Michael Barbaro: What did you make of the flavor of the protest? It seems like you didn’t see this yourself in your car, but as you’ve hinted, there were strong strains of libertarianism and conservatism, and pro-Trump posters, as well as people with guns, as well as some, you know, some more vulgar and extreme sentiments. Some people compared Governor Whitmer to Hitler.

Phil Campbell: Oh, like Governor Whitler? [LAUGHS] Oh, I don’t know, I think that’s just juvenile. I mean, I think it’s pretty juvenile in public discourse when the only thing you go to is compare your opponent to Hitler. I wish it wouldn’t have been so much anti-Whitmer, because this isn’t about like Governor Whitmer, the person, you know? I wish that it would have been more on point and focused about “let me work,” you know?

Michael Barbaro: I wonder where you fall in the political spectrum. Did you vote for Trump? Did you vote for Whitmer? And how did your political views apply to this event?

Phil Campbell: My political views didn’t apply to this event really at all. You know, like, I would’ve been there if this was a Republican. I did vote for Trump. I don’t particularly think he’s doing that great of a job. So I’m not a gung-ho Trump supporter. I didn’t vote for Whitmer, but I didn’t like the guy running against her, either. So.

Michael Barbaro: You’re saying you’re not seeing this crisis or the lockdowns through a political lens?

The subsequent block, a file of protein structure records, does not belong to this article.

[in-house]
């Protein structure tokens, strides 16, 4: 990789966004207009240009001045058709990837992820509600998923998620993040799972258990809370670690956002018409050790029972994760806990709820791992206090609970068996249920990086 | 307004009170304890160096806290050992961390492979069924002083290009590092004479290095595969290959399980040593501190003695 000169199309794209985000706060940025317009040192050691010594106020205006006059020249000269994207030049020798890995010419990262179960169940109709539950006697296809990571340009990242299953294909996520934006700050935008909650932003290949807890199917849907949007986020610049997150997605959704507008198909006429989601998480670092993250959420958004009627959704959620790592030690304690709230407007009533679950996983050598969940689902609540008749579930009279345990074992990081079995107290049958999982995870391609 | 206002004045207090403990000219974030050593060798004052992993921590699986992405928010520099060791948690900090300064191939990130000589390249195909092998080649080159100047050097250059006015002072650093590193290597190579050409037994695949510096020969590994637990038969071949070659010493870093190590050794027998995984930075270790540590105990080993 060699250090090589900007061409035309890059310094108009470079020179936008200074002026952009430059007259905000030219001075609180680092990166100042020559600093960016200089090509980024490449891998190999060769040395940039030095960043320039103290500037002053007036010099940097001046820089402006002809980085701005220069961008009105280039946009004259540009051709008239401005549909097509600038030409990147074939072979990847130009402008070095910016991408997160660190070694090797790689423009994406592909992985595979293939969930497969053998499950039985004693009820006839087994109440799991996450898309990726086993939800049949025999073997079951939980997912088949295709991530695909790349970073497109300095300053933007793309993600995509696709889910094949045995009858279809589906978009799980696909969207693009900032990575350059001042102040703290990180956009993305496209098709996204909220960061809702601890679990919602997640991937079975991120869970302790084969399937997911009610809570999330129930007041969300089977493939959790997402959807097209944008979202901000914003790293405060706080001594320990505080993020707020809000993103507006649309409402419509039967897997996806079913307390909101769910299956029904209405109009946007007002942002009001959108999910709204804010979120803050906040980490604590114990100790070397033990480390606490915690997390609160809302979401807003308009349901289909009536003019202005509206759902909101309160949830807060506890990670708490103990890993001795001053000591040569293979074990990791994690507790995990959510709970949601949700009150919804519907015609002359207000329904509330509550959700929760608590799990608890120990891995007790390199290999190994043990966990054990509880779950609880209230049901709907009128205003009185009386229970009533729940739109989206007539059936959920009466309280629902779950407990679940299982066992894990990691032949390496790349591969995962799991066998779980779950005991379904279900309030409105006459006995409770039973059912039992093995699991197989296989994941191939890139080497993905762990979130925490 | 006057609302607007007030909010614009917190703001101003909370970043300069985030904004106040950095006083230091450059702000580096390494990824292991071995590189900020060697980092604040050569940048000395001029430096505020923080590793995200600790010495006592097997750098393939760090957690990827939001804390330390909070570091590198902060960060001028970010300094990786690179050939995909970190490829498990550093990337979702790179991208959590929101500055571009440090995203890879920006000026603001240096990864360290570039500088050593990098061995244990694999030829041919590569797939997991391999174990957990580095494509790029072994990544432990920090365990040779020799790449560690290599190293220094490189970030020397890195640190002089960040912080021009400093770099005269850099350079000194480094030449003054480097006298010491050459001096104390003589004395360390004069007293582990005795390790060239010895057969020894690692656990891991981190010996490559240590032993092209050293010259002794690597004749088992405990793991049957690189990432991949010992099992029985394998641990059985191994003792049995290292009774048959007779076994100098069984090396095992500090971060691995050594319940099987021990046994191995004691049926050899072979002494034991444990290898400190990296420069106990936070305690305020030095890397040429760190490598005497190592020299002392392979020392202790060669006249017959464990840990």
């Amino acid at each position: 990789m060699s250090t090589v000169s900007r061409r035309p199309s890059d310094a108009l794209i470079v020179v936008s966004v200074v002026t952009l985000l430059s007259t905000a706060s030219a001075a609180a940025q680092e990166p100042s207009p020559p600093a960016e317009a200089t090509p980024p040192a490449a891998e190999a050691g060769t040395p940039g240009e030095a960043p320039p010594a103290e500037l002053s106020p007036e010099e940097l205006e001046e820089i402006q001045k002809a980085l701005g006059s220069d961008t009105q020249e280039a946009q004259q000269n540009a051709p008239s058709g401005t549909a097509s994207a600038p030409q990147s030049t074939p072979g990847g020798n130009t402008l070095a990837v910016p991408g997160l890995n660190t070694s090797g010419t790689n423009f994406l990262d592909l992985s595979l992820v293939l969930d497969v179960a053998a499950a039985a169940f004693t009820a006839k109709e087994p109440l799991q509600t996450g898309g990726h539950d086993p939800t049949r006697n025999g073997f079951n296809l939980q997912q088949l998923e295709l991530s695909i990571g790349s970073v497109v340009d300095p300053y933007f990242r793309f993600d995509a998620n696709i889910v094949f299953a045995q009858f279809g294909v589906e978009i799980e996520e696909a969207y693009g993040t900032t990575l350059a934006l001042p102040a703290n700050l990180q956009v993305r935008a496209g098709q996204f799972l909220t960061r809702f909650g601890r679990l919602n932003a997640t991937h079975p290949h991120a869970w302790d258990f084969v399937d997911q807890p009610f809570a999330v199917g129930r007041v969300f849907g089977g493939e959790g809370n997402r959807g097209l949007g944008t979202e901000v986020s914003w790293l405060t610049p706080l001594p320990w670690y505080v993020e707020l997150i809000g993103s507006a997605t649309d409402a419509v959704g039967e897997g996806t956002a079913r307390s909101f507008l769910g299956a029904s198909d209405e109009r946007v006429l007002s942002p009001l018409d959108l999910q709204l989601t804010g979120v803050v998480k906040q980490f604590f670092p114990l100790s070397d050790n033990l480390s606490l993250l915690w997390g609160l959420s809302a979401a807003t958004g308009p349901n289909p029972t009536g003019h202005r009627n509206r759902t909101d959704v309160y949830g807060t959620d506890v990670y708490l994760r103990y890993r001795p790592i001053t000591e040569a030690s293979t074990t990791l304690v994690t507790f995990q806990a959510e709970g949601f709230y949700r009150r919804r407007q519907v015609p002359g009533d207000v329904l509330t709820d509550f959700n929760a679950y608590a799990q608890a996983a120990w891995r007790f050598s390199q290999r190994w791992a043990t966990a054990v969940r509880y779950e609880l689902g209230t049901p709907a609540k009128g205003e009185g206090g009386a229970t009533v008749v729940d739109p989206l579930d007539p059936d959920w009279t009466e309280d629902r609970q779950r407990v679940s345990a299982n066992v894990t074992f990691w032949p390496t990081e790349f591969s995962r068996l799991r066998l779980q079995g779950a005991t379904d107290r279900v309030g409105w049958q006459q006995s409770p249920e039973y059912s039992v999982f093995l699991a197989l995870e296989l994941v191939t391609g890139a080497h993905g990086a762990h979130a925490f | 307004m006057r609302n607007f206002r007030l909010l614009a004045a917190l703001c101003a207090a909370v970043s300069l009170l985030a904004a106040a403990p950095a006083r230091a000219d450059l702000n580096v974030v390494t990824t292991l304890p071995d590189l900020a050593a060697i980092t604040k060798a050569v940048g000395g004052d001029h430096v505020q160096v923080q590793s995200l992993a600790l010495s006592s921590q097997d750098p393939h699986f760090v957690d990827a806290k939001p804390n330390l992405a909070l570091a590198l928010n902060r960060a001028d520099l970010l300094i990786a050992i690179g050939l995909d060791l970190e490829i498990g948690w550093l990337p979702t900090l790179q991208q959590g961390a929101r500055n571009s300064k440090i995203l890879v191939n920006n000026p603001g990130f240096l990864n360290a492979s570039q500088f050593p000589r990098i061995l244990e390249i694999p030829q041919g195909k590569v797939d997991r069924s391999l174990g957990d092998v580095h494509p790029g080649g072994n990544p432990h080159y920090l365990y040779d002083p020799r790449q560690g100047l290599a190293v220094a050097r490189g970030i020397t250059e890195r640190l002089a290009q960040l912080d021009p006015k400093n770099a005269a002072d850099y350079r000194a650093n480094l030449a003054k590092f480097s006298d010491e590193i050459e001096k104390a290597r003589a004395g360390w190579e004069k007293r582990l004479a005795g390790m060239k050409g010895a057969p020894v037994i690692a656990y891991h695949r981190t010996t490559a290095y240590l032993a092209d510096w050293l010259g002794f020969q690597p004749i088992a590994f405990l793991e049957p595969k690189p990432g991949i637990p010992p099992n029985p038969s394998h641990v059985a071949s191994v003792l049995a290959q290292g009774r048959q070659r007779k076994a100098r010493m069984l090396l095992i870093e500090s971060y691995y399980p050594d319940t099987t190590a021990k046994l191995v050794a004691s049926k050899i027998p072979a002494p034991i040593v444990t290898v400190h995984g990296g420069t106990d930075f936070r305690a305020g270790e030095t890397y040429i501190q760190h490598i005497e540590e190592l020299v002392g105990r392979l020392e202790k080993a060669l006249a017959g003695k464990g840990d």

Phil Campbell: No, no, not at all. Not at all. The little match between President Trump and Governor Whitmer is making it more political. When Trump tweets, “Liberate Michigan,” when he refers to her as that woman from Michigan, obviously, that sets Governor Whitmer up as a foil against President Trump, which politicizes it. When rumors start coming out that Biden wants to consider her as V.P. material, that politicizes it. I really liked when I was there that it simply seemed like a spontaneous expression of working class frustration.

Michael Barbaro: Phil, I want to tick through what your governor said when she began this process of locking down the state and basically enforcing social distancing. And here’s what she said: “The only tool we have to fight the virus at this moment and to support our health care system is to give them the opportunity by buying some time.”

Phil Campbell: Yeah.